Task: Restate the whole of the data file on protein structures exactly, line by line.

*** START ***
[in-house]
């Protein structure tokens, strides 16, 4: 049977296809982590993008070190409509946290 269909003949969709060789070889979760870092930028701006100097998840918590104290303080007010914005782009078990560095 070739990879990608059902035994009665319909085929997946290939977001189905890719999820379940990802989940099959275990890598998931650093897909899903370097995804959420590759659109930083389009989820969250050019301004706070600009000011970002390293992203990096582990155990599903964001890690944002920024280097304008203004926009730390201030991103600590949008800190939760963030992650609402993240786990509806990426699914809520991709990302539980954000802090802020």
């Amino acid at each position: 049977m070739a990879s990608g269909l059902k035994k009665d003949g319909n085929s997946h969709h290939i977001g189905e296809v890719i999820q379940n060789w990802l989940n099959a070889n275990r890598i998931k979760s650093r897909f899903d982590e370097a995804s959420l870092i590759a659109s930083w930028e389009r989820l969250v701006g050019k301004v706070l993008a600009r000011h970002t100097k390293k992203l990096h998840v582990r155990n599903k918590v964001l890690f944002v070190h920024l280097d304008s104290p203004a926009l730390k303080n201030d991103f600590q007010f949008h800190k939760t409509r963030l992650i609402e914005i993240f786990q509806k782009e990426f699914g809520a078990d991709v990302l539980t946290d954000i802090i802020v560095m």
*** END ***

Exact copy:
[in-house]
């Protein structure tokens, strides 16, 4: 049977296809982590993008070190409509946290 269909003949969709060789070889979760870092930028701006100097998840918590104290303080007010914005782009078990560095 070739990879990608059902035994009665319909085929997946290939977001189905890719999820379940990802989940099959275990890598998931650093897909899903370097995804959420590759659109930083389009989820969250050019301004706070600009000011970002390293992203990096582990155990599903964001890690944002920024280097304008203004926009730390201030991103600590949008800190939760963030992650609402993240786990509806990426699914809520991709990302539980954000802090802020």
């Amino acid at each position: 049977m070739a990879s990608g269909l059902k035994k009665d003949g319909n085929s997946h969709h290939i977001g189905e296809v890719i999820q379940n060789w990802l989940n099959a070889n275990r890598i998931k979760s650093r897909f899903d982590e370097a995804s959420l870092i590759a659109s930083w930028e389009r989820l969250v701006g050019k301004v706070l993008a600009r000011h970002t100097k390293k992203l990096h998840v582990r155990n599903k918590v964001l890690f944002v070190h920024l280097d304008s104290p203004a926009l730390k303080n201030d991103f600590q007010f949008h800190k939760t409509r963030l992650i609402e914005i993240f786990q509806k782009e990426f699914g809520a078990d991709v990302l539980t946290d954000i802090i802020v560095m």